While not directly impactful to R&D there is an indirect impact on R&D created by small projects which are extremely difficult to manage, lack of project alignment and economies of scale across transactional opportunities, improperly set expectations, and a constant prioritization of lager customers over smaller customers make creating a positive customer experience very difficult.
I love this line from and a16z podcast entitled “From Research to Startup, There and Back Again”: “The more you charge, the more successful the implementation will be.” – https://a16z.com/2018/10/07/academia-industry-leading-matters/
I suggest listening to the entire podcast, but if you want the most valuable lesson, listen to 11:00 – 13:00.
The same is true of large projects, there is a lack of respect for project management, with marketing and account teams feeling that project management adds no value and underdelivers of commitments. Because of the organizational engineering culture, engineers have a louder voice than project managers. There is a focus on trying to make every project successful which leads to mediocrity across the board rather than jettisoning projects and customers where excellence is unachievable to focus on delivering excellence and phenomenal customer experience. QCI is not making good decisions when managing through the Triple Constraint Model or the Value Triple Constraint Model. (Baratta, 2006)
Even though QCI has segmented, there are finite organizational resources, a lack of focus and clear well aligned corporate objectives results in waste which in this case has an impact on a critical aspect of the business, R&D which represents QCI’s innovation engine.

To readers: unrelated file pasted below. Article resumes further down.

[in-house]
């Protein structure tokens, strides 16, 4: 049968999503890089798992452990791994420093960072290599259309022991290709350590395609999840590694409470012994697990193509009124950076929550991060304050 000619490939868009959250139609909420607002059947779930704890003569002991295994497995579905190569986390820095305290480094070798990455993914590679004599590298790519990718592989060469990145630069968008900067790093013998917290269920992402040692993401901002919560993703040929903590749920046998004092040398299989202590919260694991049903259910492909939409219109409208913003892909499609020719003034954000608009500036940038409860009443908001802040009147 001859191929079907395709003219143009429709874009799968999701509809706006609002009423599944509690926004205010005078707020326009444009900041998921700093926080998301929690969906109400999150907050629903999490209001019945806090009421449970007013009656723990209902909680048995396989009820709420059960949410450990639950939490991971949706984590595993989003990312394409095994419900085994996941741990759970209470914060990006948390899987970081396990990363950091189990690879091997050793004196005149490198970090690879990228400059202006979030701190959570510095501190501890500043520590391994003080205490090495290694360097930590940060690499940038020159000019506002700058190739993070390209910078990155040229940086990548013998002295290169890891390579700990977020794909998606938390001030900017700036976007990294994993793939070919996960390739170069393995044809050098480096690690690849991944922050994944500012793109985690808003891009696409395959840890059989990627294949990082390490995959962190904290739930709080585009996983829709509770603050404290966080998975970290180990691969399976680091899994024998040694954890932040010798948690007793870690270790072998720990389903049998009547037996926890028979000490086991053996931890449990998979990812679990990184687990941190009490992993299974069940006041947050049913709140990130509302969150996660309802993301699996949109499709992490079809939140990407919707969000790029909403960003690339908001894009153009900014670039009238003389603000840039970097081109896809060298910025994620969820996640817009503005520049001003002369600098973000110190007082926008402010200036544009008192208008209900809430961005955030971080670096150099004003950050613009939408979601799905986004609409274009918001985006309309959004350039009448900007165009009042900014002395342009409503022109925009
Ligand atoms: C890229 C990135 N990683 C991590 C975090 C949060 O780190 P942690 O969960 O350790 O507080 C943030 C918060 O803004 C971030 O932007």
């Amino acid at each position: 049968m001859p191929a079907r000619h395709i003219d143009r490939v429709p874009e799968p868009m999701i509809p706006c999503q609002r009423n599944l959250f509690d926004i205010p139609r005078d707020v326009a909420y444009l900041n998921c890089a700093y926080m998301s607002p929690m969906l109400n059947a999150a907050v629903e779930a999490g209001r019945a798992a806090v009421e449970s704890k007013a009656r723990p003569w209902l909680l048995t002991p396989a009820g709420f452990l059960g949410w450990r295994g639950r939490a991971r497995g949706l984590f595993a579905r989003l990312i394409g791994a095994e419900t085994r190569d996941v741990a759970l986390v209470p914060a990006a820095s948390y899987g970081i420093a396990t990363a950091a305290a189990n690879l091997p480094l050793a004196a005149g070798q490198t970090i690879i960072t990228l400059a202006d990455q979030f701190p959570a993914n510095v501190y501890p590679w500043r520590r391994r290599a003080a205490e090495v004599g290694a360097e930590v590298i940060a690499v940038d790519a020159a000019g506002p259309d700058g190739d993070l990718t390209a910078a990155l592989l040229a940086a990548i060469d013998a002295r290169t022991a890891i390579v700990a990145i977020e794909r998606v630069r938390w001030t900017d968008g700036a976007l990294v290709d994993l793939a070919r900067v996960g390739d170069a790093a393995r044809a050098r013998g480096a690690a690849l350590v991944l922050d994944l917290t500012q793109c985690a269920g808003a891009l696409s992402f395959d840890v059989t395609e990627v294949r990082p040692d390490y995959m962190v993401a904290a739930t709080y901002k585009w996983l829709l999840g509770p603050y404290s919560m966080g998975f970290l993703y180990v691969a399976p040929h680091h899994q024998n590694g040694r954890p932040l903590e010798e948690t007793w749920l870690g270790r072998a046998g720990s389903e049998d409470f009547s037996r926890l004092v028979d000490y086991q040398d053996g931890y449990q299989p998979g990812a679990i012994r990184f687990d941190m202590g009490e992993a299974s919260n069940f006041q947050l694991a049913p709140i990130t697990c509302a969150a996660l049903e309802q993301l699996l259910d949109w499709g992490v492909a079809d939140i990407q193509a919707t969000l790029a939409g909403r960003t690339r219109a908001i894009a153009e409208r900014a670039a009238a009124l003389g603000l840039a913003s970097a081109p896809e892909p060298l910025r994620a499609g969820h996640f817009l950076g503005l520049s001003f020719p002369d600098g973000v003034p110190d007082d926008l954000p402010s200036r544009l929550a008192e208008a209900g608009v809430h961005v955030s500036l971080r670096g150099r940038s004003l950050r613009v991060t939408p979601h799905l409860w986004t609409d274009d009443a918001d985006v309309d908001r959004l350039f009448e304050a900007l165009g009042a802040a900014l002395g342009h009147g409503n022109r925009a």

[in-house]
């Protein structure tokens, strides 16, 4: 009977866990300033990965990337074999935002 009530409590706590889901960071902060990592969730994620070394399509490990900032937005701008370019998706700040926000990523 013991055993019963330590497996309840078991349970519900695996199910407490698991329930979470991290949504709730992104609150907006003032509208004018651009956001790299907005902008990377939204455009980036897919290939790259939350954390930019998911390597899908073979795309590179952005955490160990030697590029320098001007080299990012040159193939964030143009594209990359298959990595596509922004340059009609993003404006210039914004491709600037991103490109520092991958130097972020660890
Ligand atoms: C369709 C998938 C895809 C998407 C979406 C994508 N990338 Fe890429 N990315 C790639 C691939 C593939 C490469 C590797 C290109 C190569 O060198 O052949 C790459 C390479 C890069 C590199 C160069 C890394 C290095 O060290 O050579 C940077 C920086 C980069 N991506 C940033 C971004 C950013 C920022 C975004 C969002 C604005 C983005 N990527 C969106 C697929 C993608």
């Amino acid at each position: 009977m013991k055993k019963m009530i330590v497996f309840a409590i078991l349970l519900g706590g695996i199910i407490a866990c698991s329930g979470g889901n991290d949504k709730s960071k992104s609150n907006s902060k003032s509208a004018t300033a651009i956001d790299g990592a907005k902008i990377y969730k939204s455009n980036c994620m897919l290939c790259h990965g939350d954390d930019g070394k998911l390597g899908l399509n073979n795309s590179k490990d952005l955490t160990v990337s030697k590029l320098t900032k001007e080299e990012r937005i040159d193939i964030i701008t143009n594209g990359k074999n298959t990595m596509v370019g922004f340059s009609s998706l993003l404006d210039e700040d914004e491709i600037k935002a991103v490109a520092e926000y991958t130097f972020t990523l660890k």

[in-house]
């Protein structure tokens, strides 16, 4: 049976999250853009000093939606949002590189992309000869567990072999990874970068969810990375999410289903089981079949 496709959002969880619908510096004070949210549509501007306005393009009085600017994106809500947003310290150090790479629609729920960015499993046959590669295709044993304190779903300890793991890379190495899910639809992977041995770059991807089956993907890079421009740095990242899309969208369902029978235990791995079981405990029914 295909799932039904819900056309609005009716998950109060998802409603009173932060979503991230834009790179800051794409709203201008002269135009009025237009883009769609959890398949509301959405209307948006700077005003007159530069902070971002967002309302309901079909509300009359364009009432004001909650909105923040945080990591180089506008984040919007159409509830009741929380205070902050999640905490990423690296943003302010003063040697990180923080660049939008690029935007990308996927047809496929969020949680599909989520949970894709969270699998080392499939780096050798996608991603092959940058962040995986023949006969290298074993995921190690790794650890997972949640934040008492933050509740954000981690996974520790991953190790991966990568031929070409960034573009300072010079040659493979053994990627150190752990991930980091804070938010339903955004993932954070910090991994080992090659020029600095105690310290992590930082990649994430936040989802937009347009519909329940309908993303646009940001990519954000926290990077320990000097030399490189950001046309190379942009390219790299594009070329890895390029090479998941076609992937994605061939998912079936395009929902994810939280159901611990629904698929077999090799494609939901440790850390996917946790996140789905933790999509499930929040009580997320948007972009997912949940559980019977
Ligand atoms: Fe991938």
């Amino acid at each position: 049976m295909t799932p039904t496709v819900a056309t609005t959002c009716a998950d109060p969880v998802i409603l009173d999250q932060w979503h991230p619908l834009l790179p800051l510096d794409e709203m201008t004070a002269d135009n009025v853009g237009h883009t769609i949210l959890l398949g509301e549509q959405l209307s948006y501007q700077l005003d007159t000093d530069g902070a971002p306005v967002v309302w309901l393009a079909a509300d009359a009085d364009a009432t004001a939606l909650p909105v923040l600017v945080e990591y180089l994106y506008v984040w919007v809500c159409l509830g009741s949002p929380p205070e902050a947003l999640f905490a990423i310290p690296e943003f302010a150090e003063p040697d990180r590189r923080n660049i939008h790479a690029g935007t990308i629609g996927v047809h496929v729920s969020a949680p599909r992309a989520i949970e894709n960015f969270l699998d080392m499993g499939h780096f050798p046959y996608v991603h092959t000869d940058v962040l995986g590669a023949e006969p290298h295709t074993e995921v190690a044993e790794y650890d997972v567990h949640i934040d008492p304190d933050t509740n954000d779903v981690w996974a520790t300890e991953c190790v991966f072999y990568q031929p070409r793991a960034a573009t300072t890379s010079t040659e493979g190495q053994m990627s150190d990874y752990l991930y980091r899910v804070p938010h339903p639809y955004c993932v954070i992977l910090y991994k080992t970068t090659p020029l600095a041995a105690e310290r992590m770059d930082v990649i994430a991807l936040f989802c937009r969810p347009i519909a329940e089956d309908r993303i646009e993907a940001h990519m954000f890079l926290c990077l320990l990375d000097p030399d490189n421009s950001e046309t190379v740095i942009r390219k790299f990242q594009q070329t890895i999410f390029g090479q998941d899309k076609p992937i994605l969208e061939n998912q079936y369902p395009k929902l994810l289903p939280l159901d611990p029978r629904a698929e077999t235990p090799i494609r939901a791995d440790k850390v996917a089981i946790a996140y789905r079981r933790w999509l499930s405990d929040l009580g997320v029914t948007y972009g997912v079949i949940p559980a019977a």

What recommendations would you make?
Marketing should develop detailed requirements documentation, and there should be a formal process for R&D and market testing. With the proper requirement and specification documentation created and approved, projects can be placed into the R&D pipeline, canceling a project at this point should anomalous. Right not it seems to be a common event which leads me to believe that marketing and the product managers are not following a formal BRD (Business Requirement Document), MRD (Marketing Requirement Document), PRD (Product Requirement Document), FSD (Functional Specification Document) process. (Logtenberg, 2017) QCI needs to add operational rigor to their R&D pipeline; marketing is highly accountable for requirement documentation, marketing does not need to own project management, what they need to do is focus on proper requirements gathering and documentation.
Change the approach to small-customer projects. All program delivery should operate within a program delivery framework. For large customers, this framework should adhere to best practices, but remain adaptable based on customer specific project needs. Large customers can support from a revenue and opportunity perspective a program team that can deliver a nuanced project. Small customers need to be part of a well defined and rigid QCI program, where QCI applies rigor to the project management process, transparency is critical for smaller customers. If the smaller customer follows the QCI process, the quality and customer experience will be better. The Pareto Principle says that QCI is wasting valuable resources and creating risks by engaging in projects with customers that don’t move the needle. Engaging with the wrong customers impacts the macro business while trying to be everything to everyone QCI is executing the vision of mediocrity. If 50% of the smaller customers decide they cannot accept QCI’s new operating model, it’s not impactful, and it frees up resources to begin to delight customers and chase opportunities where QCI can deliver exceptional customer experiences.